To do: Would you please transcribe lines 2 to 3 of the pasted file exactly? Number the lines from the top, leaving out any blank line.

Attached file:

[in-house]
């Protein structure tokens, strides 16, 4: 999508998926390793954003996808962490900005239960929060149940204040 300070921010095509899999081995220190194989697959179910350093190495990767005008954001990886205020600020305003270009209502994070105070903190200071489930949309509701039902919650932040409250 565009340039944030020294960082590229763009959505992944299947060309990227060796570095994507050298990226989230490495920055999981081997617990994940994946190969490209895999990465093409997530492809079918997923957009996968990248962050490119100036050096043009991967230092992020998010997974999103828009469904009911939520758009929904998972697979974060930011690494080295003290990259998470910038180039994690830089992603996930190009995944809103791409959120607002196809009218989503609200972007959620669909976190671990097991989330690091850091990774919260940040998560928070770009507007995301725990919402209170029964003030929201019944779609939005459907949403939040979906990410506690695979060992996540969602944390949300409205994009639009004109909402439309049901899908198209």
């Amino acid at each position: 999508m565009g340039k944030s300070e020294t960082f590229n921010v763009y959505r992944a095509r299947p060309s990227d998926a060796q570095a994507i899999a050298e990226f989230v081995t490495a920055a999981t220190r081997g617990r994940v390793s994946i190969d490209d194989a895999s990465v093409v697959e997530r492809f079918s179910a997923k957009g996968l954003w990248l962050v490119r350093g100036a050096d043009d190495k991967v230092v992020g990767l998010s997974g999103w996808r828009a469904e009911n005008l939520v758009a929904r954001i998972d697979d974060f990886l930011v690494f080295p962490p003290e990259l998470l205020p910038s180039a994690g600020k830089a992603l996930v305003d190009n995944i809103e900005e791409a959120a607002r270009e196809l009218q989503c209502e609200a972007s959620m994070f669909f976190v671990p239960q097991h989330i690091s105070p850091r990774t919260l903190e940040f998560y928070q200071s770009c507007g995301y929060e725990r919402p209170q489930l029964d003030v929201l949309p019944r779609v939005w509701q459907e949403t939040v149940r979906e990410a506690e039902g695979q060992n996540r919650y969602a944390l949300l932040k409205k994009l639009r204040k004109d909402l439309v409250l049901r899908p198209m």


């Protein structure tokens, strides 16, 4: 999508998926390793954003996808962490900005239960929060149940204040 300070921010095509899999081995220190194989697959179910350093190495990767005008954001990886205020600020305003270009209502994070105070903190200071489930949309509701039902919650932040409250 565009340039944030020294960082590229763009959505992944299947060309990227060796570095994507050298990226989230490495920055999981081997617990994940994946190969490209895999990465093409997530492809079918997923957009996968990248962050490119100036050096043009991967230092992020998010997974999103828009469904009911939520758009929904998972697979974060930011690494080295003290990259998470910038180039994690830089992603996930190009995944809103791409959120607002196809009218989503609200972007959620669909976190671990097991989330690091850091990774919260940040998560928070770009507007995301725990919402209170029964003030929201019944779609939005459907949403939040979906990410506690695979060992996540969602944390949300409205994009639009004109909402439309049901899908198209």
């Amino acid at each position: 999508m565009g340039k944030s300070e020294t960082f590229n921010v763009y959505r992944a095509r299947p060309s990227d998926a060796q570095a994507i899999a050298e990226f989230v081995t490495a920055a999981t220190r081997g617990r994940v390793s994946i190969d490209d194989a895999s990465v093409v697959e997530r492809f079918s179910a997923k957009g996968l954003w990248l962050v490119r350093g100036a050096d043009d190495k991967v230092v992020g990767l998010s997974g999103w996808r828009a469904e009911n005008l939520v758009a929904r954001i998972d697979d974060f990886l930011v690494f080295p962490p003290e990259l998470l205020p910038s180039a994690g600020k830089a992603l996930v305003d190009n995944i809103e900005e791409a959120a607002r270009e196809l009218q989503c209502e609200a972007s959620m994070f669909f976190v671990p239960q097991h989330i690091s105070p850091r990774t919260l903190e940040f998560y928070q200071s770009c507007g995301y929060e725990r919402p209170q489930l029964d003030v929201l949309p019944r779609v939005w509701q459907e949403t939040v149940r979906e990410a506690e039902g695979q060992n996540r919650y969602a944390l949300l932040k409205k994009l639009r204040k004109d909402l439309v409250l049901r899908p198209m």